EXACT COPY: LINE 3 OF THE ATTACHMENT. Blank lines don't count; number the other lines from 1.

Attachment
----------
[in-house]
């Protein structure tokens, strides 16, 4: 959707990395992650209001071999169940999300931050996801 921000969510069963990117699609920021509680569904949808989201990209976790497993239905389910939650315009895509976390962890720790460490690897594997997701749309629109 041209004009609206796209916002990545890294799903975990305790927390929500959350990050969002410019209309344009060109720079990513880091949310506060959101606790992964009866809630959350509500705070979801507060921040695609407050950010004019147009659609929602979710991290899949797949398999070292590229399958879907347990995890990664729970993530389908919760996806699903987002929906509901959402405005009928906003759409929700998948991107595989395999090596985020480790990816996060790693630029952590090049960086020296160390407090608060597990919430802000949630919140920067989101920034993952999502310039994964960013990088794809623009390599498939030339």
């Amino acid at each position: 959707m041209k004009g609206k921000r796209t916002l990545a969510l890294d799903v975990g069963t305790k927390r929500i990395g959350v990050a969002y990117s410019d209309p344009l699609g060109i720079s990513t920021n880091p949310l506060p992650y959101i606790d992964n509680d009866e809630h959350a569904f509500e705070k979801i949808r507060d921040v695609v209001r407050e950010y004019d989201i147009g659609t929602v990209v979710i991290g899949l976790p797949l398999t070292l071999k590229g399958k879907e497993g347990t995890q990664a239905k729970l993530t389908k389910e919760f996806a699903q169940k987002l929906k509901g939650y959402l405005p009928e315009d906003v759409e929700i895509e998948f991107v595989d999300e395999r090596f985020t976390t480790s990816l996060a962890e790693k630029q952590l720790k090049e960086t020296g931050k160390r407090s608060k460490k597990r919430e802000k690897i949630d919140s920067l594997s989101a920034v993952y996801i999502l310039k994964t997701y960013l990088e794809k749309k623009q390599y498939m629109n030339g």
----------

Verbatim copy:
């Amino acid at each position: 959707m041209k004009g609206k921000r796209t916002l990545a969510l890294d799903v975990g069963t305790k927390r929500i990395g959350v990050a969002y990117s410019d209309p344009l699609g060109i720079s990513t920021n880091p949310l506060p992650y959101i606790d992964n509680d009866e809630h959350a569904f509500e705070k979801i949808r507060d921040v695609v209001r407050e950010y004019d989201i147009g659609t929602v990209v979710i991290g899949l976790p797949l398999t070292l071999k590229g399958k879907e497993g347990t995890q990664a239905k729970l993530t389908k389910e919760f996806a699903q169940k987002l929906k509901g939650y959402l405005p009928e315009d906003v759409e929700i895509e998948f991107v595989d999300e395999r090596f985020t976390t480790s990816l996060a962890e790693k630029q952590l720790k090049e960086t020296g931050k160390r407090s608060k460490k597990r919430e802000k690897i949630d919140s920067l594997s989101a920034v993952y996801i999502l310039k994964t997701y960013l990088e794809k749309k623009q390599y498939m629109n030339g």